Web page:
A: There are many changes that occur when one family member gets sober, and it takes time for a family to adjust even to these types of positive changes. Therefore, it is ideal for you to become educated about alcoholism and the recovery process in order to be prepared for the ups and downs of your loved ones' journeys. It is vital that you take care of yourself so that you will have the emotional energy support your loved ones (e.g., self-care, therapy, Al-Anon, etc.). Working through your own anger, fear, trust issues or resentment toward an alcoholic loved one is imperative if the family unit is going to truly heal.
It can be helpful for you to observe or take part in some aspect of your family members' recoveries, whether it is through family therapy or by attending their mutual-help group "open" meetings (e.g., AA, SMART Recovery, Women for Sobriety) in order to gain a better understanding of their experiences. In addition, you can make an effort to engage in sober activities, particularly during the alcoholic's first year of sobriety. Alcoholics in early sobriety experience changes in every aspect of their lives, and it can be helpful for you to allow these individuals the space to grow, struggle and to find their true selves. Simply asking your loved one how you can be of support to them without compromising your own needs can open the lines of communication and be a symbolic act of caring.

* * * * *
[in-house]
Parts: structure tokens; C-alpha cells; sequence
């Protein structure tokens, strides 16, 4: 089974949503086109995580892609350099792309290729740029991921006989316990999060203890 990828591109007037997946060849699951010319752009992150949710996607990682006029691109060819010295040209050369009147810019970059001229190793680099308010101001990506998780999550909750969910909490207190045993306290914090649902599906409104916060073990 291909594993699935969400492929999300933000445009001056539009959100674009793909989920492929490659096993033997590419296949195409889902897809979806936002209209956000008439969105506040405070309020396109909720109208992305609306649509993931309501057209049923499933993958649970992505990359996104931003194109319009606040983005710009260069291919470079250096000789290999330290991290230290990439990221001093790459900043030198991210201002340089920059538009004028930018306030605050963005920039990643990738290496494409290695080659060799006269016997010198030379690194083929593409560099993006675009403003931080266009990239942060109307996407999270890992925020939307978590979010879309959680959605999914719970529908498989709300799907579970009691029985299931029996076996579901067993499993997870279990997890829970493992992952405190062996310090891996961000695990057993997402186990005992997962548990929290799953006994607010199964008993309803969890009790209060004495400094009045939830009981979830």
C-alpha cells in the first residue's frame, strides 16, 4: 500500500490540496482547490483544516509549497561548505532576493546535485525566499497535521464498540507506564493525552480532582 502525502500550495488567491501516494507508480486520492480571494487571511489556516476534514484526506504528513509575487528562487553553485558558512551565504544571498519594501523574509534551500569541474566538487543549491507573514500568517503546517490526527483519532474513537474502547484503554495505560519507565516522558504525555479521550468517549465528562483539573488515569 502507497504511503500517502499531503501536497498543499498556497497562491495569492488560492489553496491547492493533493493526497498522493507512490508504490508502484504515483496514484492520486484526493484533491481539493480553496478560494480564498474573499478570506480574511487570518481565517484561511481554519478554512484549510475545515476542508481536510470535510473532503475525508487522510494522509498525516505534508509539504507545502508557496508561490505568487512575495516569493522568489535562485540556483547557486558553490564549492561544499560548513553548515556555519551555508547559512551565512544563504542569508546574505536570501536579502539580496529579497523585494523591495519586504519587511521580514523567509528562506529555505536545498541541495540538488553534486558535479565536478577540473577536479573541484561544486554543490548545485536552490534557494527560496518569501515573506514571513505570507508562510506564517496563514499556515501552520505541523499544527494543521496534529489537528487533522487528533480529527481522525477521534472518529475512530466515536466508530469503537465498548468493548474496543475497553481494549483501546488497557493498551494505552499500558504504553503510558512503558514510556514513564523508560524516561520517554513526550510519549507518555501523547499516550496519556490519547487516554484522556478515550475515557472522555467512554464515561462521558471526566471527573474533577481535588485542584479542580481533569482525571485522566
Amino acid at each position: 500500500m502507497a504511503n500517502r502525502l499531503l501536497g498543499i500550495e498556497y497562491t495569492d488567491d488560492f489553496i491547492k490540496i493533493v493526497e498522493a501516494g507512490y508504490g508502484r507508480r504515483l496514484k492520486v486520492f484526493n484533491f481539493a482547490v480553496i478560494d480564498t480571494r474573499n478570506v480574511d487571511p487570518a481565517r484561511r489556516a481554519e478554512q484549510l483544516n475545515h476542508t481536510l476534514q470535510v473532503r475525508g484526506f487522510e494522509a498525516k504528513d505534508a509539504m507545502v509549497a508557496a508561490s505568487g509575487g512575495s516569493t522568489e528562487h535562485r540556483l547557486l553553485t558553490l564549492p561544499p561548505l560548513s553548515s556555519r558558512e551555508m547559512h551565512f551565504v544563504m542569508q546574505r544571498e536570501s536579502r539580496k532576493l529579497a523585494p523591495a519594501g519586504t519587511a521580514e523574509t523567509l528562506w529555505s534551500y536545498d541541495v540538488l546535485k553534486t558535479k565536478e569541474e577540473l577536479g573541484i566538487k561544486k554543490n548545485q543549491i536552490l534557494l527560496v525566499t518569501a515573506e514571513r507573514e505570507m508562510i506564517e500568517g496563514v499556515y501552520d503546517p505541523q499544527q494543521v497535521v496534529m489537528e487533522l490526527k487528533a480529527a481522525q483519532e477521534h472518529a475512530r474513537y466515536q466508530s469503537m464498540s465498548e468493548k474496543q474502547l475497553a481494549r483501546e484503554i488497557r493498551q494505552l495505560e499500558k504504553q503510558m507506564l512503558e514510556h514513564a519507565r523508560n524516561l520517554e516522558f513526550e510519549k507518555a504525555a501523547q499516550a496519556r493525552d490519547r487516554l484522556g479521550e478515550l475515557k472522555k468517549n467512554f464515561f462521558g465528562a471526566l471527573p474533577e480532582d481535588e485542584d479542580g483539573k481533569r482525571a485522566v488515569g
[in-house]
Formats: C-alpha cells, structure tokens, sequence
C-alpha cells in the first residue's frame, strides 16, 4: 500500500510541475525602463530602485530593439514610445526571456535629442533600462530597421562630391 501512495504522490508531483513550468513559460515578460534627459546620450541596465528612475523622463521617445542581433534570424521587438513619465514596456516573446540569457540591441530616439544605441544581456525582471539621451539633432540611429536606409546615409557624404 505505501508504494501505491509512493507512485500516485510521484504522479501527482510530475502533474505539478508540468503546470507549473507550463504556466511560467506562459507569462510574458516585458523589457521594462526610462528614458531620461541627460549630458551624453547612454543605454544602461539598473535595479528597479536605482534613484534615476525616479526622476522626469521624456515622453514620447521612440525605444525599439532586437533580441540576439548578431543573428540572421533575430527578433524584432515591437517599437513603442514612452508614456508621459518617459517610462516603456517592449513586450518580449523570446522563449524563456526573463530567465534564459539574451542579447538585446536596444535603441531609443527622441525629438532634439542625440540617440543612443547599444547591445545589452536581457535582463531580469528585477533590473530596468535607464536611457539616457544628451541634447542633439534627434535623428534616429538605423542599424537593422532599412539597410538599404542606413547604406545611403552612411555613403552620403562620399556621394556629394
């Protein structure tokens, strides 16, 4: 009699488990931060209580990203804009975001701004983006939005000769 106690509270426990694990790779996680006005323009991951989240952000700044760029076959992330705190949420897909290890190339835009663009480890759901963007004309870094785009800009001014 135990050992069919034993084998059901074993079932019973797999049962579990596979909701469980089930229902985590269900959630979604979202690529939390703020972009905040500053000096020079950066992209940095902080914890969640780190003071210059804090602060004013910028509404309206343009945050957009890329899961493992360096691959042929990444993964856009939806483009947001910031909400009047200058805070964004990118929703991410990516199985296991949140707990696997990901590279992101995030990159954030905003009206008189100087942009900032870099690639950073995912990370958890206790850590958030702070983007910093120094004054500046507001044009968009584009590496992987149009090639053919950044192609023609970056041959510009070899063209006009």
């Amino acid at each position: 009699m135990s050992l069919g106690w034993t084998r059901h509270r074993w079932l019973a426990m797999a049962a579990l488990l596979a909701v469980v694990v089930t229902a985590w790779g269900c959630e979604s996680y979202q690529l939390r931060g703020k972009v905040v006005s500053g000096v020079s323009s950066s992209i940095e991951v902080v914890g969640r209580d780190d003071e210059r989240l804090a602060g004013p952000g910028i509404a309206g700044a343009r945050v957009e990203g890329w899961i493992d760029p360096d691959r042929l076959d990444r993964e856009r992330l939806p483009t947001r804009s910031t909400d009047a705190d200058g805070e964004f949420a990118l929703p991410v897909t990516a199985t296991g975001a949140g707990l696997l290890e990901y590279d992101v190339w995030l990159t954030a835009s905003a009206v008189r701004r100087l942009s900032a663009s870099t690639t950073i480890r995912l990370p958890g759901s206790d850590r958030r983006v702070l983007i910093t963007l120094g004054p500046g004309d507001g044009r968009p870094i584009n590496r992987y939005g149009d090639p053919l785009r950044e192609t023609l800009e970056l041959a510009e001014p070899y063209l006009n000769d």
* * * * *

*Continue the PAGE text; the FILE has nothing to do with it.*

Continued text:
Relapse can be a huge fear and concern of loved ones and often, but certainly not always, a part of the recovery process. Find balance between setting healthy limits to prevent enabling, should this become an issue, and letting your loved ones know that you are not giving up on them can be a difficult but integral part of healing within a family.